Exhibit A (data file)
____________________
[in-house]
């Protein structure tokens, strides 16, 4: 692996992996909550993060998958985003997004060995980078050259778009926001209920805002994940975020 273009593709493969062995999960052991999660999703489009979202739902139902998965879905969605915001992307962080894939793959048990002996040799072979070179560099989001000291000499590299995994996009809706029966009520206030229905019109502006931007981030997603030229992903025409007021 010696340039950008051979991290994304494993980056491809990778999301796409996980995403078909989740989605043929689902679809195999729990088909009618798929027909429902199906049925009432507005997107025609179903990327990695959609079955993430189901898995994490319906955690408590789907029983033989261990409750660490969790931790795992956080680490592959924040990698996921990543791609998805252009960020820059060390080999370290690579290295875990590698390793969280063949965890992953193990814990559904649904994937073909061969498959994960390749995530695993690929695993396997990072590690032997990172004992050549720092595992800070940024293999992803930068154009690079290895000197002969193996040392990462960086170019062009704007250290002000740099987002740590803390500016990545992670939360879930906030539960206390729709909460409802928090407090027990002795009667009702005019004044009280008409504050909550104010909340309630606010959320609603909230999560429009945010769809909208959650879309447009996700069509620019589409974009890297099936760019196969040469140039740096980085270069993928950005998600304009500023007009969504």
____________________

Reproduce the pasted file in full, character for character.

[in-house]
């Protein structure tokens, strides 16, 4: 692996992996909550993060998958985003997004060995980078050259778009926001209920805002994940975020 273009593709493969062995999960052991999660999703489009979202739902139902998965879905969605915001992307962080894939793959048990002996040799072979070179560099989001000291000499590299995994996009809706029966009520206030229905019109502006931007981030997603030229992903025409007021 010696340039950008051979991290994304494993980056491809990778999301796409996980995403078909989740989605043929689902679809195999729990088909009618798929027909429902199906049925009432507005997107025609179903990327990695959609079955993430189901898995994490319906955690408590789907029983033989261990409750660490969790931790795992956080680490592959924040990698996921990543791609998805252009960020820059060390080999370290690579290295875990590698390793969280063949965890992953193990814990559904649904994937073909061969498959994960390749995530695993690929695993396997990072590690032997990172004992050549720092595992800070940024293999992803930068154009690079290895000197002969193996040392990462960086170019062009704007250290002000740099987002740590803390500016990545992670939360879930906030539960206390729709909460409802928090407090027990002795009667009702005019004044009280008409504050909550104010909340309630606010959320609603909230999560429009945010769809909208959650879309447009996700069509620019589409974009890297099936760019196969040469140039740096980085270069993928950005998600304009500023007009969504």